Cantwell’s advice for other filmmakers about incorporating people with disabilities in roles is simple: “Make films where people play people.”

Film Reflects Reality for Many Deaf Children

Wesley’s mother (Mary Elizabeth Winstead) is very supportive of the family learning sign language for her son’s sake. Wesley’s father (Scoot McNairy), on the other hand, has a hard time coming to terms with him being deaf. Murphy’s father even goes as far as to tell his wife, “the boy can hear me just fine.” While Murphy, who is part of the fifth generation of deaf children on his father’s side of the family, was born to deaf parents and therefore did not experience this himself, this scenario happens far too often when deaf children are born to hearing parents, making this scene in the film even more important.

“This was tough for me,” Murphy said. “I realized that’s how deaf children are feeling about this. This is quite tough. I think it is important to show everyone this on-screen because people deserve to know, and possibly improve their family relationships. There needs to be an understanding of what deaf children have been/are going through. Hearing parents need to respect what their deaf children need. In real life, I’ve met some of them and I think it is horrible and tough, so I hope this will improve.”

Wesley also faces incessant bullying at school from other kids calling out, “here comes the r****d bus,” and putting snot in his hair. One of the students teasing Wesley has Down syndrome, which shows no matter if you have a disability or not, you can be a bully.

“Why does someone with atypical abilities need to be seen as the victim?” Cantwell said. “Why can’t they be the hero, like Wesley, or even a villain, like our bully at school? No one is just one thing, and I think the best characters highlight that. Human beings can be delightfully interesting paradoxes that way.”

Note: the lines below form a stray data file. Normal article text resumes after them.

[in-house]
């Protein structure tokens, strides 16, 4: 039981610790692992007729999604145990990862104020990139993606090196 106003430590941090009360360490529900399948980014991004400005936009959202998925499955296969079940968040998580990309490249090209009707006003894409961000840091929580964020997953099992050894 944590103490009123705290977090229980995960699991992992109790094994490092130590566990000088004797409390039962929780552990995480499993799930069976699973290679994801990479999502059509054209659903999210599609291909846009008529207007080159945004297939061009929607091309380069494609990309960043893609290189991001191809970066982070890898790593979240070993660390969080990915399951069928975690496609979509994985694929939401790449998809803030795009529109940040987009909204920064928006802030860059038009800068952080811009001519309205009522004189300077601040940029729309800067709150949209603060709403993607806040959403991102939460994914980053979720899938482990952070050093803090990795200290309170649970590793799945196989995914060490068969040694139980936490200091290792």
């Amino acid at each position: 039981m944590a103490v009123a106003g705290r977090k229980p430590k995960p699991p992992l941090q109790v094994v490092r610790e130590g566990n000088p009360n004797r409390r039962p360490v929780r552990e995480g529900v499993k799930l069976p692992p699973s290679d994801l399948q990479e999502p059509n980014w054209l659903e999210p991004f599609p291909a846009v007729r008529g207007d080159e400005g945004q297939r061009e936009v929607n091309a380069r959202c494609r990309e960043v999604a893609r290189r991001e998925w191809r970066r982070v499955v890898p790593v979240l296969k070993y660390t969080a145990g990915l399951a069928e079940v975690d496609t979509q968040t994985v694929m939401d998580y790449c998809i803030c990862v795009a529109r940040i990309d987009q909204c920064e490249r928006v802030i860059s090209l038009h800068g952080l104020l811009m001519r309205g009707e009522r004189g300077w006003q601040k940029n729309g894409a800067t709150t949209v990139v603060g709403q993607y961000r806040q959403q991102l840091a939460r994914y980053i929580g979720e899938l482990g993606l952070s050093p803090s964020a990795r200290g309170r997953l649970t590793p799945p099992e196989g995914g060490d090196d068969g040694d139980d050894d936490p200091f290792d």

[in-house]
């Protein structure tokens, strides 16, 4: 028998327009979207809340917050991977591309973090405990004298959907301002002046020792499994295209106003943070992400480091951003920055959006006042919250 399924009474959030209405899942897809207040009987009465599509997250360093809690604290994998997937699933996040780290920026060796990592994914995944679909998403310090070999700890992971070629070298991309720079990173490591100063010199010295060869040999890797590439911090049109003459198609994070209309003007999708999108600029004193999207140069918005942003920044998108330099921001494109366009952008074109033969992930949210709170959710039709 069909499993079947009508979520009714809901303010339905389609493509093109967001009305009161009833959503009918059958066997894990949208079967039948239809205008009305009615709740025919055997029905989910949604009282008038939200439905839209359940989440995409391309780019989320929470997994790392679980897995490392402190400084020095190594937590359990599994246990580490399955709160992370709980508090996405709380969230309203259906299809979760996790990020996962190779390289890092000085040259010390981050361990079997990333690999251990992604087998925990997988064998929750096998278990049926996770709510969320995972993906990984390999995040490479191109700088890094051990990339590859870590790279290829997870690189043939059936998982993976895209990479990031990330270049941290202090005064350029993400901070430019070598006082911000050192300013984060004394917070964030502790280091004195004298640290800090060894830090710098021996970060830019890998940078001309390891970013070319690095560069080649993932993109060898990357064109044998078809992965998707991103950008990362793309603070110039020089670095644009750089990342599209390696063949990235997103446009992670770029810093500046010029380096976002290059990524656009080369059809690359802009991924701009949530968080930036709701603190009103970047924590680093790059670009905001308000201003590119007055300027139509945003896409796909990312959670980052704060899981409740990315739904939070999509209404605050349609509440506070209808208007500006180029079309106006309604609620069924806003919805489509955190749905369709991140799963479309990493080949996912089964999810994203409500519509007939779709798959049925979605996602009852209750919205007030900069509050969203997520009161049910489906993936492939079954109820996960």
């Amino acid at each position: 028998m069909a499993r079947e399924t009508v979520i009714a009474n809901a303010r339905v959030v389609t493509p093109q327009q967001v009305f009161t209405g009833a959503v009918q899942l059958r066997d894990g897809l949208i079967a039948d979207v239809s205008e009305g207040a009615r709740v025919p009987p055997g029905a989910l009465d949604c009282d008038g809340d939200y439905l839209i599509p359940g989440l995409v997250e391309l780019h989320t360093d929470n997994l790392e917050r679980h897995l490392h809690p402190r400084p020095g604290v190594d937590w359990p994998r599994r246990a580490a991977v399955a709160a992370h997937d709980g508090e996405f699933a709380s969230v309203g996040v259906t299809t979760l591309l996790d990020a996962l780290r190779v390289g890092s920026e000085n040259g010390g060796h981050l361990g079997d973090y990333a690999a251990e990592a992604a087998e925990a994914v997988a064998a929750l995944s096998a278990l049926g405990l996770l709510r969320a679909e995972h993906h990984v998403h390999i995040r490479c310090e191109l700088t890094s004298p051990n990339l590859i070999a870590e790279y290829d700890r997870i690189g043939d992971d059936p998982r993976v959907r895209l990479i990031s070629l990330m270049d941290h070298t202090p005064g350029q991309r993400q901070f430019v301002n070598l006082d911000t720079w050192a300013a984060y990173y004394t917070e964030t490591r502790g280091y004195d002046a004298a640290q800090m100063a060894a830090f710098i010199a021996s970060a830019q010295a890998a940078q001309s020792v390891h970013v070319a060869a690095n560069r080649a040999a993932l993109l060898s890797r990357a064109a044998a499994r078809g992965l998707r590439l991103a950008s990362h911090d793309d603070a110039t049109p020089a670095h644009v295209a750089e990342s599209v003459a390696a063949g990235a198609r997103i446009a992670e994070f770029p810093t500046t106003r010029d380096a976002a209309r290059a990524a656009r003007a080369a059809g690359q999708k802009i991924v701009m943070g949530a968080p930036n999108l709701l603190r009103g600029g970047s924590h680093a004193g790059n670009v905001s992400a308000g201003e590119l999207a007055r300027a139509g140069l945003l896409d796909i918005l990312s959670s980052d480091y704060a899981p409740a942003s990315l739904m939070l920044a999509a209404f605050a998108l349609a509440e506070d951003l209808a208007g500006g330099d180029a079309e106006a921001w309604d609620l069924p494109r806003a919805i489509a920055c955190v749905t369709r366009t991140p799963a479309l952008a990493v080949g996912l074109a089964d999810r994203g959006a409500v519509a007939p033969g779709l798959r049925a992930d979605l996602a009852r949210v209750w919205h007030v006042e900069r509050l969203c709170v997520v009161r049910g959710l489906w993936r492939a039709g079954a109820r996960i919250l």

Portrayals like these are vitally important in reducing stigma against people with disabilities. However, the film does have one inaccurate representation when Wesley is shown to be able to read lips. Most individuals who are deaf are unable to read lips so accurately, with the best lip readers only catching 30 percent of words, filling in the rest with context clues.

“When this is shown on film, it makes it look like I can lipread when I’m not,” Murphy said. “It’s really weird for me.”

Cantwell noted the crew “had translators and liaisons just off-screen to help him in terms of where we were in the scene if he got lost” because he was playing someone who could lip read when Murphy himself could not.

Danny Murphy, Rising Star

Murphy, who has wanted to be an actor since he was 7 years old, now has quite a following online due to his Danny’s Skits videos. In addition, he has been touring across the U.S. performing Danny’s Skits acts at deaf schools, clubs and organizations.

“I love touring across the world to perform at my events because I like to connect/interact with the audience, because they are part of the deaf community like me,” Murphy said. “I love to share my experience with the audience. I like to make their day brighter.”

The Danny’s Skits videos use a great deal of expressive and physical comedy. This movie is a drama with intense, powerful scenes. Since Murphy was not able to rely on comedy for “The Parts You Lose,” he recalled having to practice a great deal for this role. Yet Murphy conveyed emotion through his body language and facial expressions, which are captivating in this film.

Murphy, who is from the U.K., also had to perfect a new language for this role. Sign Language is different in the U.S. and U.K. In North America, American Sign Language (ASL) is used, while in the U.K., British Sign Language (BSL) is used. His first language is BSL and second is spoken English. Murphy learned ASL because of his tours in the U.S., and he performed his lines in ASL in “The Parts You Lose.” He utilized an ASL tutor to help him to feel more confident. “But I love to learn something new,” Murphy added.

“The Parts You Lose,” a Samuel Goldwyn Film, is available digitally, including on Amazon, Apple TV and Fandango Now.

Originally published: December 23, 2019